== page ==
Health Effects of Air Pollution

We examine the respiratory and other health impacts of indoor and outdoor air pollution. We explain the health problems associated with particulate matter, aerosols, black carbon, nitrogen dioxide, ground-level ozone and sulfur dioxide. We ask: which are the most dangerous pollutants? Whose health is most at risk from air pollution? How many Americans die from ambient air pollution each year? And we explain why World Health Organization estimates of deaths from pollution could be way too low.
Heavy air pollution in China
Heavy air pollution in Ningbo, Zhejiang Province, China Photo: Siyuwj/Flickr (CC BY-SA 2.0)

90 Percent of Air Pollution Deaths Occur in Developing Countries

The health impacts of air pollution (outdoor and indoor) are becoming a major concern. The World Health Organization (WHO) calculates that polluted air kills 8 million people annually, and recent independent evidence suggests this may be a serious underestimate.

In any event, by improving air quality, countries can reduce the incidence of a wide range of serious diseases, including heart disease, stroke, lung cancer and other acute respiratory conditions, including asthma.

What’s more, the primary cause of air pollution is the burning of fossil fuels, which also happens to be the main driver of climate change, which is intensifying rapidly. So, by reducing airborne pollution we also help to tackle our climate crisis and save the planet.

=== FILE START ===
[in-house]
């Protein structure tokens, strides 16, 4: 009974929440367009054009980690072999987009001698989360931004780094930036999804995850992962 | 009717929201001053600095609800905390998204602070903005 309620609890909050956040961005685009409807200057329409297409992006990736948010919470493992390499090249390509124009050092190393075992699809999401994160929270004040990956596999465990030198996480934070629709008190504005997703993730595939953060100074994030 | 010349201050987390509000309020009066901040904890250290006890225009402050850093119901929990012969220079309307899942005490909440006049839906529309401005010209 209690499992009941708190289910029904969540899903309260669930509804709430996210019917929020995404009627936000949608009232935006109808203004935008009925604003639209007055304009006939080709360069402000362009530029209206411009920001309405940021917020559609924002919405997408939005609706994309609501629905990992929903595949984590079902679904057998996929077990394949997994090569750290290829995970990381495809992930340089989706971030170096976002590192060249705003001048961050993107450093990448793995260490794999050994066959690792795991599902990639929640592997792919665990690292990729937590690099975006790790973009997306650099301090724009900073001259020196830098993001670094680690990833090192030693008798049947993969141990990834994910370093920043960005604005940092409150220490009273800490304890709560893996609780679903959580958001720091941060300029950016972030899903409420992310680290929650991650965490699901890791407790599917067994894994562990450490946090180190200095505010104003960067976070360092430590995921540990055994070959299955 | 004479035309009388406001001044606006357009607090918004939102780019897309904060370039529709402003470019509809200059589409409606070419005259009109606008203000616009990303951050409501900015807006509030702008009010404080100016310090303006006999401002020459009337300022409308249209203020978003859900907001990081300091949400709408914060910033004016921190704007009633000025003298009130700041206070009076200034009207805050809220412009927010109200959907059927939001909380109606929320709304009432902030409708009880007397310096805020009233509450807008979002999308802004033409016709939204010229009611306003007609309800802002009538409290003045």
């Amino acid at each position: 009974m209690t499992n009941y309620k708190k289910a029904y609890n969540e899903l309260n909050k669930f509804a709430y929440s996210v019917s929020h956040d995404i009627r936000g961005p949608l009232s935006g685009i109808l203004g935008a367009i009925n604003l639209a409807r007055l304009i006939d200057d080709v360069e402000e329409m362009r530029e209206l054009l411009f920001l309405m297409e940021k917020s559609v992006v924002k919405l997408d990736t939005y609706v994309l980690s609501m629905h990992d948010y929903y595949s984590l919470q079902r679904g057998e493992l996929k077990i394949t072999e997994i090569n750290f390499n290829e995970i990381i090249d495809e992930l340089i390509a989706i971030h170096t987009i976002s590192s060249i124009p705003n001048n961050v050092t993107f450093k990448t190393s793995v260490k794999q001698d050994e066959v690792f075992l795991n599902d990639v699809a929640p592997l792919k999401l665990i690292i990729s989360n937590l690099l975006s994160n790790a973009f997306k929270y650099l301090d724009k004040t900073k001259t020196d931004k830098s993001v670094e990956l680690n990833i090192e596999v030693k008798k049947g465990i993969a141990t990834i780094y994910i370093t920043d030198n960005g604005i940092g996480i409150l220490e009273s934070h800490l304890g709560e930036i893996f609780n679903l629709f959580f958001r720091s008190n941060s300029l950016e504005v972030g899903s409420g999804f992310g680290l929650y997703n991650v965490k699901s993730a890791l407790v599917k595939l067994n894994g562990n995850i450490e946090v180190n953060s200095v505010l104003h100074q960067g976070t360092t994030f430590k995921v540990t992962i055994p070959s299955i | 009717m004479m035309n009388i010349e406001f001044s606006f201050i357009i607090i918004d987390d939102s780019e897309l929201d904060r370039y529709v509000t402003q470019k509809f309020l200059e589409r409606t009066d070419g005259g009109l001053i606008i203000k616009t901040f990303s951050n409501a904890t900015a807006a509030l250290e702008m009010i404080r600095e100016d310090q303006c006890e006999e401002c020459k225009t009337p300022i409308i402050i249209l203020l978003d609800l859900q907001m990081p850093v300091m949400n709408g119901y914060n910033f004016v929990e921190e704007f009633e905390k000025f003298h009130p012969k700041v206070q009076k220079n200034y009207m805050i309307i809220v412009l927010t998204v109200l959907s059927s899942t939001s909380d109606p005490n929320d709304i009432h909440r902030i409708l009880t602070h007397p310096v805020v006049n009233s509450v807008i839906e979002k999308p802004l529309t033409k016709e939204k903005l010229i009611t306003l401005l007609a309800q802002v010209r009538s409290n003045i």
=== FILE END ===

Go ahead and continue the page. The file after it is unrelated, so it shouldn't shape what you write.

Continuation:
Unfortunately, most countries suffering from dirty air are relatively poor by Western standards. For example, 9 out of 10 of all pollution-related deaths occurred in low- and middle-income countries, such as India, China and other countries in sub-Saharan Africa. Countries least affected include western and northern Europe.

In the U.S., around 40 percent of the population – 134 million people — are at risk of disease and premature death due to the unhealthy state of air quality, according to American Lung Association estimates.

But airborne pollution is a global, not a national problem. Pollutants like aerosols and particulate matter can be blown halfway across the world. For example, soot and ash from the Australian bushfires 2019-2020 crossed the Pacific in less than 7 days to reach South America in early 2020. Arctic fires in the same year wafted across Russia and Eastern Europe.

Meantime, almost one third of the air over San Francisco and Los Angeles can be traced directly to Asia, and it contains 75 percent of the black carbon pollution that reaches the West Coast. 1

What Are the Most Dangerous Forms of Air Pollution?

The pollutants of most concern to medical experts are: particulate matter (PM), including black carbon; ground level ozone (O3); sulphur dioxide (SO2) and nitrogen dioxide (NO2). 2 These pollutants cause damage to the blood vessels through greater oxidative stress, which in turn causes increases in blood pressure, type 2 diabetes, strokes, heart attacks and heart failure.

Particulate Matter

The worst health effects of airborne pollution come from the inhalation of particulate matter (PM) – often referred to as aerosols. PM refers to the solid particles and liquid droplets that float for a time in the air.